USA TODAY Sports’ Steve DiMeglio says that even though Team USA has trouble winning overseas, it should still stick with its current formula. USA TODAY Sports
Brooks Koepka or somebody in that antsy foursome behind you at your local track could severely injure you with a shanked shot — and the result will almost certainly be the same from a legal standpoint.
It won’t likely travel far in court.
“The reason it is so hard to even get this in front of a jury is because in most states, there’s an assumption of risk defense in these types of cases,” said Marc Diller, a Boston-based lawyer who sued the Boston Red Sox on behalf of a fan injured by a foul ball. “Any patron who goes to a golf match or a baseball game assumes the risks of those hazards. Those known risks, for baseball, would be foul balls. At a professional golf tournament, it’s errant golf balls.”
Corine Remande, a 49-year-old woman from Egypt, said she suffered an “explosion of the eyeball” when a drive struck by Koepka, an American golfer, hit her in the face at the Ryder Cup on Saturday. Remande is considering mounting a legal action against organizers of the event held over the weekend in France, according to reports.
Legal experts told USA TODAY Sports had such an incident happened in the U.S., Remande would be hard pressed to even get the case to trial –– let alone win a verdict. Each state has its own laws that govern personal injury and in some jurisdictions merely warning fans of danger — including in the small print on tickets — is enough to thwart litigation.
“In the U.S., the law is pretty clear,” Chicago-based attorney Robert Clifford said. “Being on a golf course — either as a player or spectator — there’s an obvious danger.”
Spectator lawsuits made up less than 5 percent of golf-related lawsuits, according to an analysis by Kyongmin Lee as part of a 2015 dissertation at the University of New Mexico that examined 147 golf-related legal cases between 1930 and 2013. Most golf-related legal claims related to ball-strike injuries come from those playing at local courses.
The assumption of risk defense has doomed some recent lawsuits filed against MLB and its clubs over foul ball injuries.
Diller represented Stephanie Taubin, a fan struck in the face at Fenway Park in 2014 by a foul ball hit by David Ortiz. Unlike other cases that alleged negligence on behalf of the team or league, the case actually made it to trial. A jury ultimately found the Boston Red Sox and team owner John Henry were not negligent for facial fractures and neurological damage suffered from the foul ball that hit Taubin as she sat in an unshielded luxury box.
The Chicago Cubs were dismissed from a claim brought by spectator Jay Loos, who suffered a broken nose and other facial injures last year. MLB remains a defendant in the lawsuit.
“In Illinois, the property owner is protected from liability and since Wrigley Field is owned by the Cubs, they were protected by statute,” Colin Dunn, Loos’ attorney, told USA TODAY Sports. “The defense, in baseball’s case, is that fans come into the stadium knowing that foul balls are a frequent danger. In golf, the risk is different. One thing you have to look at is whether fans were moved closer than normal, which put them in a riskier position.”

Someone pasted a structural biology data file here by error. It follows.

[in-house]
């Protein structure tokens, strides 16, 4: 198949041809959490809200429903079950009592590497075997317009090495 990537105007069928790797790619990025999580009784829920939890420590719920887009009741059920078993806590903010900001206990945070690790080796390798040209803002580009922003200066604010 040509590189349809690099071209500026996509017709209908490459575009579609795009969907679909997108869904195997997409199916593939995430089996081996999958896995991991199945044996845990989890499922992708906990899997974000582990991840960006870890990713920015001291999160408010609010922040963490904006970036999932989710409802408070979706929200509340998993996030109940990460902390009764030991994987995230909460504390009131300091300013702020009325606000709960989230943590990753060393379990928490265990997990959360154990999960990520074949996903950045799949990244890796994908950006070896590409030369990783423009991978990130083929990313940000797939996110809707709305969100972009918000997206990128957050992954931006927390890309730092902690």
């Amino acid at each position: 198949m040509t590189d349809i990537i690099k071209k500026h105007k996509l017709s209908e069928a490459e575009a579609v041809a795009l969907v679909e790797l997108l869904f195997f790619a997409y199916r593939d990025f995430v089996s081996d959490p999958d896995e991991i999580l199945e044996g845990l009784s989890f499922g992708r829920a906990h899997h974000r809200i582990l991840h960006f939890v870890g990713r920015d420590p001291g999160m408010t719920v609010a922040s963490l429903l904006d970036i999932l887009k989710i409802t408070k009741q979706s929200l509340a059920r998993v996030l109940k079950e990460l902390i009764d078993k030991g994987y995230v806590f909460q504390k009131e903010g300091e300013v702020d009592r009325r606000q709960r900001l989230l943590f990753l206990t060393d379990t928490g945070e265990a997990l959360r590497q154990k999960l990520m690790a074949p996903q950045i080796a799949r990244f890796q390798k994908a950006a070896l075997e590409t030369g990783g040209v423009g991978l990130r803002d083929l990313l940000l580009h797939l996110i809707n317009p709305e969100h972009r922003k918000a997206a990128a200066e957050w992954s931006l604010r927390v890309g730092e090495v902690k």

According to reports from France last weekend, Americans attending the Ryder Cup commented how the fairways were much tighter at Le Golf National than they typically are on U.S. courses, allowing fans to get closer than they normally would.
Advancements in golf equipment technology and player fitness — contributing to drives going further than in past generations — could also factor into the seemingly more frequent ball-strike incidents at tournaments, even the more benign ones like Jason Day hitting a shot into a fan’s beer at the Masters earlier this year.
There’s also been some back-and-forth when it came to whether “fore” was yelled when Koepka’s shot went astray.
The European Tour issued a statement Tuesday that declared “fore” was shouted multiple times, although Remande told The Telegraph that she heard no such warnings.
“Officials did not shout any warning as the player’s ball went into the crowd,” Remande told the outlet.
There’s actually a case in Louisiana that covers who’s legally responsible when “fore” is yelled.
Alvin Baker sued a fellow golfer who struck him on a course in 1980. Baker heard “fore” before the ball struck him. A jury in 1984 sided with the defendants, Don Thibodaux and his insurance company, partly because Thibodaux warned other golfers by yelling “fore” — a judgement upheld by a a Louisiana state appeals court.
“The general rule, as reflected by the decision of our sister states, is that a golfer owes a duty to use reasonable care to avoid injuring other players on the course,” the appeals court wrote in its 1985 decision. “A player intending to strike a ball is under a duty to give the traditional warning by yelling ‘fore’ to persons in his line of play or those in such a position that possible injury to them is reasonably foreseeable. However, the player is under no duty to give advance warning to persons on contiguous holes or fairways, where the danger to them is not reasonably anticipated nor is he under a duty to give a specific warning to another player whom he knows already has him in view and is aware of his intended drive.”